University Reports College Students Catching COVID on Purpose Just To Sell Their Plasma for Extra Cash

University Reports College Students Catching COVID on Purpose Just To Sell Their Plasma for Extra Cash

Some college students are risking their lives to drive up the value of their plasma.

There's a growing concern that some young folks, especially college students, are purposely contracting COVID-19 so that they can sell their plasma at a higher rate. Anyone who recovers from COVID is encouraged to donate plasma because it will contain antibodies that may help others better fight off the virus. According to the FDA, plasma The FDA says plasma “may be effective in treating COVID-19 and that the known and potential benefits of the product outweigh the known and potential risks of the product.”

And now, Bringham Young University's administrators at the Idaho campus announced that they'd opened an investigation into several reported cases of students who intentionally got infected so they could make more money from their plasma donations. The school has threatened the suspension of any student who they find out intentionally caught the virus.

“BYU-Idaho is deeply troubled by accounts of individuals who have intentionally exposed themselves or others to COVID-19, with the hope of getting the disease and being paid for plasma that contains COVID-19 antibodies…The contraction and spread of COVID-19 is not a light matter. Reckless disregard for health and safety will inevitably lead to additional illness and loss of life in our community,” the school said in a statement.


Every donation company has different offers for new donors, but East Idaho News discovered a few locations close to the school was offering as much as 200 for their first visits. And most locations allow people to donate up to two times within a seven day period. However, sometimes people can find ways to donate at different centers to get around the federally mandated waiting period. BYU-Idaho is currently offering financial assistance and mental health services to students who may feel desperate.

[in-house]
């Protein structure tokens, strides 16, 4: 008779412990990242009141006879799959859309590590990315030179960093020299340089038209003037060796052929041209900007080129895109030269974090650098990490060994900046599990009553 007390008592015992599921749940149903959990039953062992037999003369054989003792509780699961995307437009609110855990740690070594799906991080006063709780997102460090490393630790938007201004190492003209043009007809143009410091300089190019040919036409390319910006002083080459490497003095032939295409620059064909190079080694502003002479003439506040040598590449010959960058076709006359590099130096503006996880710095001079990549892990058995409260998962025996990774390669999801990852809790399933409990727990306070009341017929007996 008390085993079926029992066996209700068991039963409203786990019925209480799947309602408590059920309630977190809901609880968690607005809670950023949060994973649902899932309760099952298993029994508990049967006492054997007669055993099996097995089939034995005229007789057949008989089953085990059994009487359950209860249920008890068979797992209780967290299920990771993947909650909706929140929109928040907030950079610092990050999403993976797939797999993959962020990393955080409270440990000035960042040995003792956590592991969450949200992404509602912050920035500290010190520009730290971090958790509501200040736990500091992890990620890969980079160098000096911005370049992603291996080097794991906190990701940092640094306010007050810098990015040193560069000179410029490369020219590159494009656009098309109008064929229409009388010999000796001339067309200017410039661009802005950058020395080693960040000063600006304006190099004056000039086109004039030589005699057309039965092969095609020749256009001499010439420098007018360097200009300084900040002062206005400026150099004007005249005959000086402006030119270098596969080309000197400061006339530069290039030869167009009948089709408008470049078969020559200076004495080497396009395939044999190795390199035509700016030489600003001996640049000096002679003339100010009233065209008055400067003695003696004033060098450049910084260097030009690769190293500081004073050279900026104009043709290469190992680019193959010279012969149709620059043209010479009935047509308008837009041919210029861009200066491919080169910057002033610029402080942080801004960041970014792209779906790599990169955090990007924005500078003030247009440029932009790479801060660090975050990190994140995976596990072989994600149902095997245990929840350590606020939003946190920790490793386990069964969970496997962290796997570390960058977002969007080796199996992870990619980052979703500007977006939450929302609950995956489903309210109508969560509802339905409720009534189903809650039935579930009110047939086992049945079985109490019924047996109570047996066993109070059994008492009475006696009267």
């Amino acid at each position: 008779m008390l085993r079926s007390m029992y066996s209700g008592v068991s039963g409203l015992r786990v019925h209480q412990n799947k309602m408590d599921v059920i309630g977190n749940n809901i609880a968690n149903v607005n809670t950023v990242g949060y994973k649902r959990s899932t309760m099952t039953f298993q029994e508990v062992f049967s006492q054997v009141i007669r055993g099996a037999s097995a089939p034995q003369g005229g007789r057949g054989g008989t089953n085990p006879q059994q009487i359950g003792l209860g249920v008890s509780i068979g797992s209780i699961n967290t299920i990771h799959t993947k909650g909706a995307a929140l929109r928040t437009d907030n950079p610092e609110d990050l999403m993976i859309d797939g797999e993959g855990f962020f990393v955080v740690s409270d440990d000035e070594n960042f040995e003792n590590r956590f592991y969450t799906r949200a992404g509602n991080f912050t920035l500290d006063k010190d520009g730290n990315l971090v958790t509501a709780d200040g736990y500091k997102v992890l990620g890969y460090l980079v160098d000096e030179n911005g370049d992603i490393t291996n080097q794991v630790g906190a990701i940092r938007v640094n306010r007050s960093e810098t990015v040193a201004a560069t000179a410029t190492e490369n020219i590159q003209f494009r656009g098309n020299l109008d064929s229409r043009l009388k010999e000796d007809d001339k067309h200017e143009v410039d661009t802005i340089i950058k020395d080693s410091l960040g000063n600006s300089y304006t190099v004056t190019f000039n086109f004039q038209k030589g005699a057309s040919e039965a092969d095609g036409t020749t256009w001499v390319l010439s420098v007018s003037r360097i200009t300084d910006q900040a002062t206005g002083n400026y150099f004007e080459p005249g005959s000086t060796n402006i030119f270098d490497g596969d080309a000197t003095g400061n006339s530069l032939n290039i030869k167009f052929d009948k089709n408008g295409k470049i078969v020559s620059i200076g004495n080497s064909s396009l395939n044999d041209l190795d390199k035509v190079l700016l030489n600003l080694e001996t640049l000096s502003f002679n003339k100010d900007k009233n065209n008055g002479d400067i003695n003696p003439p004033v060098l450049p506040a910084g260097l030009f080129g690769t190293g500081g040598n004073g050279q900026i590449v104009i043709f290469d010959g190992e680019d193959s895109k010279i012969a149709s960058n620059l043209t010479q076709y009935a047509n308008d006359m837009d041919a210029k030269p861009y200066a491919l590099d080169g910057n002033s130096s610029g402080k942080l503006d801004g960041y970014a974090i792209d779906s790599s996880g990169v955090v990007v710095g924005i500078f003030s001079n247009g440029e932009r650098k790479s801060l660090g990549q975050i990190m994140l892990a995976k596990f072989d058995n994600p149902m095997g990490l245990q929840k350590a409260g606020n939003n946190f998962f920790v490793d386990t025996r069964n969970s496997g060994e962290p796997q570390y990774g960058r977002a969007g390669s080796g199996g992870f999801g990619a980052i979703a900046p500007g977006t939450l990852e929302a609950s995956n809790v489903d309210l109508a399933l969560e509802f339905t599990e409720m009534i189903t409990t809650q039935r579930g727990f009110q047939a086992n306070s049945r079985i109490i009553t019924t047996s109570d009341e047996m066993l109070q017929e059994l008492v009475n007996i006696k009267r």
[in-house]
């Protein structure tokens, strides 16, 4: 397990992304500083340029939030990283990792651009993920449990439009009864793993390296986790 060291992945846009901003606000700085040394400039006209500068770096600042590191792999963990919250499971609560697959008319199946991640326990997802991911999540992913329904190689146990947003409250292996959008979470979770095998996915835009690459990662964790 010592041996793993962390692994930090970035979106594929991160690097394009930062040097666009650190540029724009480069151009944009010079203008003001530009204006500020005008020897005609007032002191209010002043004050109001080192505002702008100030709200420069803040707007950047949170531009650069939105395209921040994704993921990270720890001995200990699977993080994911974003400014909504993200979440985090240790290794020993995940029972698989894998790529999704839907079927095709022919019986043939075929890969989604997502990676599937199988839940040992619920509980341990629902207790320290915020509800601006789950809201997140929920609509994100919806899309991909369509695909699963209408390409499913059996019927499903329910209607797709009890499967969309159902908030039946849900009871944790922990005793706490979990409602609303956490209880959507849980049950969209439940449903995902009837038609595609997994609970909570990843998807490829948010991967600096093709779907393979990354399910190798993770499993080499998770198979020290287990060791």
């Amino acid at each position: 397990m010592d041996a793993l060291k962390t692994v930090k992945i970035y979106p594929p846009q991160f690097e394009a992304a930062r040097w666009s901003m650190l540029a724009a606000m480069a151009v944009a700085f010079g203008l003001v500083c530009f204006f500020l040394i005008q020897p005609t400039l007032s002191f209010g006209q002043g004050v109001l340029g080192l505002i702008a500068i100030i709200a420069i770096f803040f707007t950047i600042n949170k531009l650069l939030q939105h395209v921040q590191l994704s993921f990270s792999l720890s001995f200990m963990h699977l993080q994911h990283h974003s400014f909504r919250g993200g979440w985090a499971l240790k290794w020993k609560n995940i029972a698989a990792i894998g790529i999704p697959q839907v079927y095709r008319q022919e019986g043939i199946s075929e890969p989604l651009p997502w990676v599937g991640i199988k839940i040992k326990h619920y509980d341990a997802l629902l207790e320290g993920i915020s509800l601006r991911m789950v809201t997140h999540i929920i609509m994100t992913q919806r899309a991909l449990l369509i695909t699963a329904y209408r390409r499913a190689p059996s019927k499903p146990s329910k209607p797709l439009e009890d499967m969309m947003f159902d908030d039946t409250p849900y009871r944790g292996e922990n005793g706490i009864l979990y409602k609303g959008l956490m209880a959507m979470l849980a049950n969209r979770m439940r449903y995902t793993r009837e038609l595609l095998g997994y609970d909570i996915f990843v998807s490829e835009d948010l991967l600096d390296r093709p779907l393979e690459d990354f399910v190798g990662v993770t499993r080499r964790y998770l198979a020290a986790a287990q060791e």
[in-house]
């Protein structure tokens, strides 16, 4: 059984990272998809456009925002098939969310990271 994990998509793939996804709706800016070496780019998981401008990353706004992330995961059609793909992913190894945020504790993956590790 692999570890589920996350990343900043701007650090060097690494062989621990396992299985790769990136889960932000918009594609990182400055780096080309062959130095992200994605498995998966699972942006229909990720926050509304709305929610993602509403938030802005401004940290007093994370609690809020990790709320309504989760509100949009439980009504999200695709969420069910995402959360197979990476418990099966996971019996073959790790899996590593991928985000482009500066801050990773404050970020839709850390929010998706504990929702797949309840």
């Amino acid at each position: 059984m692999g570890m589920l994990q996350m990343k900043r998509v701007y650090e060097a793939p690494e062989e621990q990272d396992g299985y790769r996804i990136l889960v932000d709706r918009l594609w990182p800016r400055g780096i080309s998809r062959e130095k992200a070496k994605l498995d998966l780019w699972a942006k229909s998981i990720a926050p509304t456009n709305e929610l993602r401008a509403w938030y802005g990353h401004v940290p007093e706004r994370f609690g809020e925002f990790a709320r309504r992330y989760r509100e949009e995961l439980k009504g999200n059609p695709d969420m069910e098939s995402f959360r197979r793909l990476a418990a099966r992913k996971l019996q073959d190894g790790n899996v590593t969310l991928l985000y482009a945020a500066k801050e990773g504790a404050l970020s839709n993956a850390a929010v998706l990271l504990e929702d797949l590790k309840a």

“If students are struggling, BYU-Idaho stands ready to help. There is never a need to resort to behavior that endangers health or safety to make ends meet,” the school said.


That said, there are many folks out there who may be in situations where they feel they have little choice but to put their lives in danger to make ends meet, especially folks whose work involves being exposed to the public in enclosed spaces for long periods. Tuition at BYU alone can cost close to $20,000, making dangerous opportunities for extra cash even more attractive to students.


BYU is situated in Rexburg, Idaho, which according to the New York Times, recently became ranked as a nationwide COVID hotspot. BYU has so far confirmed 119 active cases of students contracting COVID and 20 cases in which employees had become infected with the virus as of Tuesday. In response to the large increase in cases, the school recently warned that they might have to shut down in-person classes and switch exclusively to remote learning.


The issue of plasma donation centers preying on desperate and poor people isn't a new phenomenon. ABC reports that about 80 percent of plasma centers in America are located in predominately low-income communities. They also tend to market to college students and set up shop close to colleges.


That being said, donating plasma is very important and is an activity that can save lives, but that doesn't mean that some of the predatory practices these companies engage in should be ignored either. It's really another sign of the times that so many young folks are willing to so easily put their lives and the lives of those around them at risk for a few extra dollars. Many believe this is just another illustration of how the system is failing too many Americans.


You can also watch a video featuring a doctor discussing this issue below.


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